Transfer Lettering


I recently saw a company name I have not seen in a long time – Letraset. Who remembers them? I guess that design students now would have no reason to even know what Letraset once was? For me, as much as I do not miss it one bit, Letraset did help to hone my eye for good typography and is what made me the font pedant I am today.

Letraset, from the 1960s up until the Mac transformed the world of graphic design in the mid-1980s was once the de-facto standard for creative typography.

This transfer lettering came as a sheet of characters that were positioned by rubbing them down, or ‘burnishing’ to be more precise. Letraset made hundreds of fonts available in multiple weights and sizes from single digits (the smallest I ever battled with was 7 point) up into three figures which were ideal for headlines.

Typesetting of course pre-dated Letraset, whether it be metal type or a crude electronic variety, but having sheets of fonts to play with provided so much more scope for creativity. Having to apply EVERY character and piece of punctuation by hand (literally, with the help of a burnishing tool) meant that early on, I learned the importance of good kerning, tracking, leading and also when an apostrophe was or wasn’t needed. With a finite amount of characters to play with, one is very careful about when to use them. Running out meant having to make your own with bits of left over characters which was as ingenious as it was frustrating.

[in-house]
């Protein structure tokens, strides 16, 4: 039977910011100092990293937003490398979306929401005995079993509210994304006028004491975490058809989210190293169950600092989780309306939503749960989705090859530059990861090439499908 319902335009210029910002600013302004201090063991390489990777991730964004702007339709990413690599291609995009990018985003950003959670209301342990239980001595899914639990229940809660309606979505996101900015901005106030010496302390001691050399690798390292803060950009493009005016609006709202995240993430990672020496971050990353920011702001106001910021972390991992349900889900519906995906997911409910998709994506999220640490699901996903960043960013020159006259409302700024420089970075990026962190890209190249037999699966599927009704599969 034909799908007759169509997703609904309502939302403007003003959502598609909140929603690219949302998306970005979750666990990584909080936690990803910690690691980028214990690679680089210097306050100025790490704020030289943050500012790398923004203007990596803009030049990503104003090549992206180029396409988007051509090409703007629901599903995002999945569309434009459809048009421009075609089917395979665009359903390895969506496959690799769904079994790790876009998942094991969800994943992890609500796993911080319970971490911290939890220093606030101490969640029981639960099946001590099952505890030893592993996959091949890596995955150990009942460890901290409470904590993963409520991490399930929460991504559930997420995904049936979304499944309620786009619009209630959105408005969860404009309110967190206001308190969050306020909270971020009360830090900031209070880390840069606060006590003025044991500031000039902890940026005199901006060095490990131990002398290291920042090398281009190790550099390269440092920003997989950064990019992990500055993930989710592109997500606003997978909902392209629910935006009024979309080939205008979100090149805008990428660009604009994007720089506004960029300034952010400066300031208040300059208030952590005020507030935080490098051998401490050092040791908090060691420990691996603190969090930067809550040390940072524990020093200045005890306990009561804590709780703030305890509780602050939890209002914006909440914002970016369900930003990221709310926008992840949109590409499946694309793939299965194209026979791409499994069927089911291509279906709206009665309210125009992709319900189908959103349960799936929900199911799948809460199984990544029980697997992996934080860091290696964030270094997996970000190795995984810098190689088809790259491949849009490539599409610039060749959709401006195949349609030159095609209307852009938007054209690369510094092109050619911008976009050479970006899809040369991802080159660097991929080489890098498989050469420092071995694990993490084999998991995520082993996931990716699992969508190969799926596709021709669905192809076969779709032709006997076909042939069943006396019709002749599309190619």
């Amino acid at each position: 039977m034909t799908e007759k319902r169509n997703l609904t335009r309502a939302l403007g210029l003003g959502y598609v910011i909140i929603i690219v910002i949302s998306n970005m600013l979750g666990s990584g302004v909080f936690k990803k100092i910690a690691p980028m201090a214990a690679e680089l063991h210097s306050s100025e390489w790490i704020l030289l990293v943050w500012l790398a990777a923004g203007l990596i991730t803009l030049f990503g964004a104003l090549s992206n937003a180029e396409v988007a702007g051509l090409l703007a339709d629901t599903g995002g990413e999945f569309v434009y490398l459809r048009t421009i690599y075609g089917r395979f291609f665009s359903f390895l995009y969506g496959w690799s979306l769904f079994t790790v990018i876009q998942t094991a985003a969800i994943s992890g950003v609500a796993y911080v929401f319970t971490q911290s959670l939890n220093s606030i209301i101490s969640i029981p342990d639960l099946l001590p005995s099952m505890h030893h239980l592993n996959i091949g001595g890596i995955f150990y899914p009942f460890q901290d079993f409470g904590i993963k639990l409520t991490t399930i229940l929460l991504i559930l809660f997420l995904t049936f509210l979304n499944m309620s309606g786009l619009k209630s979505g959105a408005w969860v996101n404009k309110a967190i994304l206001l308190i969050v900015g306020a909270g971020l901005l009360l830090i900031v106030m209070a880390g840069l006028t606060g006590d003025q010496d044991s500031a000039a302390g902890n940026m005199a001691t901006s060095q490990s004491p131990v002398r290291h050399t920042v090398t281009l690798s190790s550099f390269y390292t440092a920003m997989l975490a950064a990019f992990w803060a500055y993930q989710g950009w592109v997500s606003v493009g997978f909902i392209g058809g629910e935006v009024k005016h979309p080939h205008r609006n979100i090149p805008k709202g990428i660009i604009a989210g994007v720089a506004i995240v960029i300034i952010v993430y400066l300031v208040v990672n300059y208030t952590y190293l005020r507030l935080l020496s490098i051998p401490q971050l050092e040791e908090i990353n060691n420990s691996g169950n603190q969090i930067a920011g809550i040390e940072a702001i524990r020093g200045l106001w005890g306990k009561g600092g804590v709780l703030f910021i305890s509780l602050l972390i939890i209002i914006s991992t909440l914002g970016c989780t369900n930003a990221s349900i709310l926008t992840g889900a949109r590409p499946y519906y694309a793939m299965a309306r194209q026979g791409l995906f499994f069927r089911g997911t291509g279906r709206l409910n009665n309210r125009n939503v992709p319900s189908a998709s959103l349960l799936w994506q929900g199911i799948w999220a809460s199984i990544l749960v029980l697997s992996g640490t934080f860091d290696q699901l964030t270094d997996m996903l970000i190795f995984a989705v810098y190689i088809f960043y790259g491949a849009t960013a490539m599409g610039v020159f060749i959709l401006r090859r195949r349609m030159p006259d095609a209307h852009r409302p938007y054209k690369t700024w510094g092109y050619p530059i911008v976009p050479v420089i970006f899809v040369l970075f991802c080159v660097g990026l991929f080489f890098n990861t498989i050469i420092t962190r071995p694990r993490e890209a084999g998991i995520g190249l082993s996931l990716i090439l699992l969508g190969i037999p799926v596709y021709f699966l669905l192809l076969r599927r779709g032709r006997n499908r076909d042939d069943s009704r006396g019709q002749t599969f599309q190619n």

Most of my grant money went on sheets of Letraset which were expensive, but I considered them an investment for my portfolio. I must have had about fifty sheets of various fonts, characters and icons that I used in almost everything I designed as a graphic design student in the 1980s. It is because I grew up with these, that today I can instantly name many fonts and why I get so upset when I see lazily laid out text where someone has clearly let the computer make most of the decisions.

“I first used Letraset when editing the school magazine in the 1970s,” says Simon Garfield, author of Just My Type: A Book About Fonts, and buying new sheets was the equivalent of buying a new LP by T. Rex or Bowie – incredibly exciting. The problem was, applying it was much harder than it looked and there were always bits that wouldn’t transfer properly, and it was almost impossible to keep the words straight, and one would always run out of ‘e’.”

So why was Letraset in the news? It’s sadly shifted manufacturing from Kent in the UK to China and France. but I am surprised it still exists at all really. If you want to purchase some sheets for yourself and see how we used to have to do it, a very limited range is still available at the Letraset website.

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